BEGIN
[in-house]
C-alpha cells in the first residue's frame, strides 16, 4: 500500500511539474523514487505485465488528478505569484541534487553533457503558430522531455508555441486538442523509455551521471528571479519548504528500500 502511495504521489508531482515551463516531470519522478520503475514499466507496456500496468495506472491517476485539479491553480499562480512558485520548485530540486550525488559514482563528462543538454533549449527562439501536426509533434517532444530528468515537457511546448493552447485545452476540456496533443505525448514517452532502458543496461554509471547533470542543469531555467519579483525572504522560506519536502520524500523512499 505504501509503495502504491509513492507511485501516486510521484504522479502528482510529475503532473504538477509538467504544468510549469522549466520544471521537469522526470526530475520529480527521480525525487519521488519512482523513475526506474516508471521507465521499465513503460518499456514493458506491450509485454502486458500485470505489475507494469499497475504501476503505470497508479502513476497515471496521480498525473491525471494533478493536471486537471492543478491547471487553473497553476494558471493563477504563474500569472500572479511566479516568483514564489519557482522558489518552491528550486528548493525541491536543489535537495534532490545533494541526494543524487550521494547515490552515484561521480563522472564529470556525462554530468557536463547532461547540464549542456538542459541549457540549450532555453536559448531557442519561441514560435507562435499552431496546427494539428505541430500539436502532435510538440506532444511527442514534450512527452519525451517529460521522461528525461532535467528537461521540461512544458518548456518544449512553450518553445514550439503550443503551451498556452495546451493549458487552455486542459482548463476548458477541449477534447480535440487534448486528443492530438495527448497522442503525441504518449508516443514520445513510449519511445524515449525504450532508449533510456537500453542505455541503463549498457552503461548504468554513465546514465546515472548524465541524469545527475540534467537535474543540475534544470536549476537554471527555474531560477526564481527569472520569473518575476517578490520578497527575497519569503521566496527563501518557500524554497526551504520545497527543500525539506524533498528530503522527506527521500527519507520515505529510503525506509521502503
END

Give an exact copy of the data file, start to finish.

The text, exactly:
[in-house]
C-alpha cells in the first residue's frame, strides 16, 4: 500500500511539474523514487505485465488528478505569484541534487553533457503558430522531455508555441486538442523509455551521471528571479519548504528500500 502511495504521489508531482515551463516531470519522478520503475514499466507496456500496468495506472491517476485539479491553480499562480512558485520548485530540486550525488559514482563528462543538454533549449527562439501536426509533434517532444530528468515537457511546448493552447485545452476540456496533443505525448514517452532502458543496461554509471547533470542543469531555467519579483525572504522560506519536502520524500523512499 505504501509503495502504491509513492507511485501516486510521484504522479502528482510529475503532473504538477509538467504544468510549469522549466520544471521537469522526470526530475520529480527521480525525487519521488519512482523513475526506474516508471521507465521499465513503460518499456514493458506491450509485454502486458500485470505489475507494469499497475504501476503505470497508479502513476497515471496521480498525473491525471494533478493536471486537471492543478491547471487553473497553476494558471493563477504563474500569472500572479511566479516568483514564489519557482522558489518552491528550486528548493525541491536543489535537495534532490545533494541526494543524487550521494547515490552515484561521480563522472564529470556525462554530468557536463547532461547540464549542456538542459541549457540549450532555453536559448531557442519561441514560435507562435499552431496546427494539428505541430500539436502532435510538440506532444511527442514534450512527452519525451517529460521522461528525461532535467528537461521540461512544458518548456518544449512553450518553445514550439503550443503551451498556452495546451493549458487552455486542459482548463476548458477541449477534447480535440487534448486528443492530438495527448497522442503525441504518449508516443514520445513510449519511445524515449525504450532508449533510456537500453542505455541503463549498457552503461548504468554513465546514465546515472548524465541524469545527475540534467537535474543540475534544470536549476537554471527555474531560477526564481527569472520569473518575476517578490520578497527575497519569503521566496527563501518557500524554497526551504520545497527543500525539506524533498528530503522527506527521500527519507520515505529510503525506509521502503